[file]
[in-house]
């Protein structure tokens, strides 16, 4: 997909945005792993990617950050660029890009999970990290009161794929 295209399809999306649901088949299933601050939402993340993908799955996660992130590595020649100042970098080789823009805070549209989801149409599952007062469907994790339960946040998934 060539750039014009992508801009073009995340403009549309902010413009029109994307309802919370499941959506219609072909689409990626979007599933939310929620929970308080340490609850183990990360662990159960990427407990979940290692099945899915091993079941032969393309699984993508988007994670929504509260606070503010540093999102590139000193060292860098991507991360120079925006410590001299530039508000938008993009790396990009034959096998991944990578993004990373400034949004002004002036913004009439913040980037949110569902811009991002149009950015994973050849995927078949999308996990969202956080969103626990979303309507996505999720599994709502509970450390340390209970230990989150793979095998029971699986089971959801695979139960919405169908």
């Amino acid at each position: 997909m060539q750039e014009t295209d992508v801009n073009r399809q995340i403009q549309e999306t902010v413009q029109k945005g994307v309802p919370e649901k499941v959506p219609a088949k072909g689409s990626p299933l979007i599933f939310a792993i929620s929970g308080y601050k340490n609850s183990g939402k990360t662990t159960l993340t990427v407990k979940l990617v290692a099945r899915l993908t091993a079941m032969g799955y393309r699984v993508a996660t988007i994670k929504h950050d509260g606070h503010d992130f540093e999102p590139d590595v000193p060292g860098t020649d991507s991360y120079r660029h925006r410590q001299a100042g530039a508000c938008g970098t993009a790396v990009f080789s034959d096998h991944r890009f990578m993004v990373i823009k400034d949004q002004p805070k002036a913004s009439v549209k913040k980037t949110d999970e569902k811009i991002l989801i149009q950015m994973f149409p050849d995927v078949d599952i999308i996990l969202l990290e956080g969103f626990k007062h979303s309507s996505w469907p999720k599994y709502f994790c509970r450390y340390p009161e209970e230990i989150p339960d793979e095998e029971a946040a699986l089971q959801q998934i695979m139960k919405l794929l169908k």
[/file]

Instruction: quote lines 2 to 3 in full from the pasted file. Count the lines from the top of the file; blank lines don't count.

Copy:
């Protein structure tokens, strides 16, 4: 997909945005792993990617950050660029890009999970990290009161794929 295209399809999306649901088949299933601050939402993340993908799955996660992130590595020649100042970098080789823009805070549209989801149409599952007062469907994790339960946040998934 060539750039014009992508801009073009995340403009549309902010413009029109994307309802919370499941959506219609072909689409990626979007599933939310929620929970308080340490609850183990990360662990159960990427407990979940290692099945899915091993079941032969393309699984993508988007994670929504509260606070503010540093999102590139000193060292860098991507991360120079925006410590001299530039508000938008993009790396990009034959096998991944990578993004990373400034949004002004002036913004009439913040980037949110569902811009991002149009950015994973050849995927078949999308996990969202956080969103626990979303309507996505999720599994709502509970450390340390209970230990989150793979095998029971699986089971959801695979139960919405169908």
């Amino acid at each position: 997909m060539q750039e014009t295209d992508v801009n073009r399809q995340i403009q549309e999306t902010v413009q029109k945005g994307v309802p919370e649901k499941v959506p219609a088949k072909g689409s990626p299933l979007i599933f939310a792993i929620s929970g308080y601050k340490n609850s183990g939402k990360t662990t159960l993340t990427v407990k979940l990617v290692a099945r899915l993908t091993a079941m032969g799955y393309r699984v993508a996660t988007i994670k929504h950050d509260g606070h503010d992130f540093e999102p590139d590595v000193p060292g860098t020649d991507s991360y120079r660029h925006r410590q001299a100042g530039a508000c938008g970098t993009a790396v990009f080789s034959d096998h991944r890009f990578m993004v990373i823009k400034d949004q002004p805070k002036a913004s009439v549209k913040k980037t949110d999970e569902k811009i991002l989801i149009q950015m994973f149409p050849d995927v078949d599952i999308i996990l969202l990290e956080g969103f626990k007062h979303s309507s996505w469907p999720k599994y709502f994790c509970r450390y340390p009161e209970e230990i989150p339960d793979e095998e029971a946040a699986l089971q959801q998934i695979m139960k919405l794929l169908k």